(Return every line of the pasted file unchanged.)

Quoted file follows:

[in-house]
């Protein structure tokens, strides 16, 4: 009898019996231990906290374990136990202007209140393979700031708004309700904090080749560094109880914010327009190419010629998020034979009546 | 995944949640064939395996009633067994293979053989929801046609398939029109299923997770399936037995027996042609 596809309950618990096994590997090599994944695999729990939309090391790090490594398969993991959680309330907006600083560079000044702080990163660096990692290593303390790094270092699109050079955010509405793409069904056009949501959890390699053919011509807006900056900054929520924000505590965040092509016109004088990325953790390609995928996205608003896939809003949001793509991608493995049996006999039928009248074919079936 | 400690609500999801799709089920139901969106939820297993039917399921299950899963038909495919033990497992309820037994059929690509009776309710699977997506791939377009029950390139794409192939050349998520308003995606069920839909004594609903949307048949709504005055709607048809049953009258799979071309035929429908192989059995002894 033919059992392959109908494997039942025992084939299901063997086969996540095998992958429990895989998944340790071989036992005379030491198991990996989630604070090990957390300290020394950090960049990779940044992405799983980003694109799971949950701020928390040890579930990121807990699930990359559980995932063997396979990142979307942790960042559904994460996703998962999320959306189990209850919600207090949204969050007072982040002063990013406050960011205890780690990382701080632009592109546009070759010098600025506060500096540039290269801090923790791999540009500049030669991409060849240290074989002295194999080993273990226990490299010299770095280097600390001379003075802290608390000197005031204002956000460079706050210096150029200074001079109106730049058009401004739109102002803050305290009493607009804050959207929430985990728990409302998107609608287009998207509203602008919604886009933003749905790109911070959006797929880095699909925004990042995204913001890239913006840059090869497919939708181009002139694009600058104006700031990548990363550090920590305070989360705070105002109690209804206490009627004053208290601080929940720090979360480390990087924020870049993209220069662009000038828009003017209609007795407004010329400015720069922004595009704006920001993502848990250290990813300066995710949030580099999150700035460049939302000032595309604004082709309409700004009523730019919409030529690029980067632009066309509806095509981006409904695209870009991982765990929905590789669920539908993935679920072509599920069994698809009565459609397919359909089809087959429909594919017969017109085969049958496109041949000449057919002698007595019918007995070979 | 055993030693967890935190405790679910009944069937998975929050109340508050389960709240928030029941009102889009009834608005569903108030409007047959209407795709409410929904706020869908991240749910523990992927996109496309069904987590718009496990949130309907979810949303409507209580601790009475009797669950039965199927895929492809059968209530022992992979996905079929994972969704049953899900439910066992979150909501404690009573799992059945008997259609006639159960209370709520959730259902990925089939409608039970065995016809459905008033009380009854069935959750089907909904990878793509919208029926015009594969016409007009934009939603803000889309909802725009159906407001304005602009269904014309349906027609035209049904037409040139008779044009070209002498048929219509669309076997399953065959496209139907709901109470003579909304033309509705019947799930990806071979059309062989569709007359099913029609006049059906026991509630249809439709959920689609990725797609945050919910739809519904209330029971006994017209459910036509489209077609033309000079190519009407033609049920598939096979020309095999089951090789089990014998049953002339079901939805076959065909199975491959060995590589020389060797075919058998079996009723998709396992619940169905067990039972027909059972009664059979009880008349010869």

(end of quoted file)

[in-house]
């Protein structure tokens, strides 16, 4: 009898019996231990906290374990136990202007209140393979700031708004309700904090080749560094109880914010327009190419010629998020034979009546 | 995944949640064939395996009633067994293979053989929801046609398939029109299923997770399936037995027996042609 596809309950618990096994590997090599994944695999729990939309090391790090490594398969993991959680309330907006600083560079000044702080990163660096990692290593303390790094270092699109050079955010509405793409069904056009949501959890390699053919011509807006900056900054929520924000505590965040092509016109004088990325953790390609995928996205608003896939809003949001793509991608493995049996006999039928009248074919079936 | 400690609500999801799709089920139901969106939820297993039917399921299950899963038909495919033990497992309820037994059929690509009776309710699977997506791939377009029950390139794409192939050349998520308003995606069920839909004594609903949307048949709504005055709607048809049953009258799979071309035929429908192989059995002894 033919059992392959109908494997039942025992084939299901063997086969996540095998992958429990895989998944340790071989036992005379030491198991990996989630604070090990957390300290020394950090960049990779940044992405799983980003694109799971949950701020928390040890579930990121807990699930990359559980995932063997396979990142979307942790960042559904994460996703998962999320959306189990209850919600207090949204969050007072982040002063990013406050960011205890780690990382701080632009592109546009070759010098600025506060500096540039290269801090923790791999540009500049030669991409060849240290074989002295194999080993273990226990490299010299770095280097600390001379003075802290608390000197005031204002956000460079706050210096150029200074001079109106730049058009401004739109102002803050305290009493607009804050959207929430985990728990409302998107609608287009998207509203602008919604886009933003749905790109911070959006797929880095699909925004990042995204913001890239913006840059090869497919939708181009002139694009600058104006700031990548990363550090920590305070989360705070105002109690209804206490009627004053208290601080929940720090979360480390990087924020870049993209220069662009000038828009003017209609007795407004010329400015720069922004595009704006920001993502848990250290990813300066995710949030580099999150700035460049939302000032595309604004082709309409700004009523730019919409030529690029980067632009066309509806095509981006409904695209870009991982765990929905590789669920539908993935679920072509599920069994698809009565459609397919359909089809087959429909594919017969017109085969049958496109041949000449057919002698007595019918007995070979 | 055993030693967890935190405790679910009944069937998975929050109340508050389960709240928030029941009102889009009834608005569903108030409007047959209407795709409410929904706020869908991240749910523990992927996109496309069904987590718009496990949130309907979810949303409507209580601790009475009797669950039965199927895929492809059968209530022992992979996905079929994972969704049953899900439910066992979150909501404690009573799992059945008997259609006639159960209370709520959730259902990925089939409608039970065995016809459905008033009380009854069935959750089907909904990878793509919208029926015009594969016409007009934009939603803000889309909802725009159906407001304005602009269904014309349906027609035209049904037409040139008779044009070209002498048929219509669309076997399953065959496209139907709901109470003579909304033309509705019947799930990806071979059309062989569709007359099913029609006049059906026991509630249809439709959920689609990725797609945050919910739809519904209330029971006994017209459910036509489209077609033309000079190519009407033609049920598939096979020309095999089951090789089990014998049953002339079901939805076959065909199975491959060995590589020389060797075919058998079996009723998709396992619940169905067990039972027909059972009664059979009880008349010869």